I'd really appreciate it.

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Re: Cleary v. Weil

Postby Anonymous User » Sat Aug 31, 2013 12:28 am

Anonymous User wrote:
Anonymous User wrote:All of this being said, is Kirkland on the table? DPW? Milbank? PW? There are a lot of great bankruptcy firms out there--I'm not sure Cleary would be at the top of my list. Also, check this.

I'm not OP, but I'm very interested in bankruptcy and have offers at several of the above. Any chance you could expand on the relative merits of their practices? I get that K&E does a lot of PE-driven debtor-work, while Skadden does a lot of debtor-work in the form of prepacks, Milbank is creditor-heavy, and PW does a mix. But can you elaborate on the reputations of these firms? And/or can you speak to the experience for an associate at any of them?

I'd really appreciate it.


I think that if you want to do debtor work, there's no firm like Kirkland right now--they're incredibly healthy (tons of work) and they allow for associates to take on a lot of responsibility early on. Culture is very entrepreneurial and social--don't go there if you'd prefer an office where you can keep to yourself. Pretty competitive (bonuses individualized, have to ask for work, etc)

PW has great people and do a mix of work, from what I hear, the summer is focused real world assignments rather than social events. If I were to pick PW, it would be for culture and the (albeit small) chance at partner (4:1 associate to partner ratio). The culture is very team-oriented, but not nearly as competitive as Kirkland (lockstep associate/partnership pay).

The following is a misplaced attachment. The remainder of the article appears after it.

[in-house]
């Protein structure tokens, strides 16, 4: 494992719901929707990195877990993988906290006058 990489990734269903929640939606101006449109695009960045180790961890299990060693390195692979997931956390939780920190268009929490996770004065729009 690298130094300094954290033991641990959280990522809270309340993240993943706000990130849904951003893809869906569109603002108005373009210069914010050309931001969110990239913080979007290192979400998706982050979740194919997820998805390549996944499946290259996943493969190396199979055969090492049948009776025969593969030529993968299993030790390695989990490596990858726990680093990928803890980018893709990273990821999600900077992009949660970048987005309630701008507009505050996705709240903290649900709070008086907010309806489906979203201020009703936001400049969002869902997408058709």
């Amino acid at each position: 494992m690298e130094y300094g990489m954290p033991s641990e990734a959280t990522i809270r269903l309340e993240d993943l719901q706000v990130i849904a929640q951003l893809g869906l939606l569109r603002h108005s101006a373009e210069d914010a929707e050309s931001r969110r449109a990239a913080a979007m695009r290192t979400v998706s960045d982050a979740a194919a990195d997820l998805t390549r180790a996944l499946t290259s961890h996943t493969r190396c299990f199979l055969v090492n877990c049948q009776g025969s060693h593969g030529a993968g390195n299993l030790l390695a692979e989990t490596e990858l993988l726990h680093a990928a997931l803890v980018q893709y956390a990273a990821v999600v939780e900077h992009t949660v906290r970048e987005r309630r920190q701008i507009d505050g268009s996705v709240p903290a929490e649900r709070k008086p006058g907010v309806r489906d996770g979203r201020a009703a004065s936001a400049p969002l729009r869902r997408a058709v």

Milbank is creditor committee heavy--which is slightly different. There are some benefits, though--you often have standing on every issue, and you have to learn to balance the needs of different parties in the committee. Lots of the lawyer's recommendations have to be approved, so there isn't too much flexibility in terms of practicing it. But they're known for their committee work and they are good at what they do. The people there seemed rather boring to me, but with a hint of personality deep down.

Skadden does debtor work too, and is more like Weil than Kirkland. Assignment system, lockstep responsibility, etc etc but I get the feeling that the group is there because their clients want a full-service firm. There isn't a lot of work from what I hear. Culture is very work hard play hard.

DPW is the creditor firm if that's what you want to do and the culture seems uptight (once again, just comparing to my personality)--Cleary is close behind in terms of creditor work, but not at the same level.

Most of the other top firms will have strong practices, but they are generally a mix of debtor/creditor work and are there for the purpose of servicing clients from other groups, or participating in middle-market ch. 11s.


I'm currently going through callbacks for these firms and I'm into restructuring, but I've met with attorneys at each so I have a bit of experience behind what I'm saying. Take it with a grain of salt--I've learned some of it from attys at other firms. Let me know if you have any more questions.
Last edited by Anonymous User on Sat Aug 31, 2013 12:30 am, edited 1 time in total.

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Re: Cleary v. Weil

Postby Anonymous User » Sat Aug 31, 2013 12:28 am

I would pick cleary over Weil based on the people I have met. As for financial stability, I don't think anyone here knows the stability of both firms. The Weil layoffs were a shock to most and cleary can do the same next week and many wouldn't expect it. Do second looks at both and while you are there ask many questions. Then make your decision after.

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Re: Cleary v. Weil

Postby Anonymous User » Sat Aug 31, 2013 12:42 am

Anonymous User wrote:
Anonymous User wrote: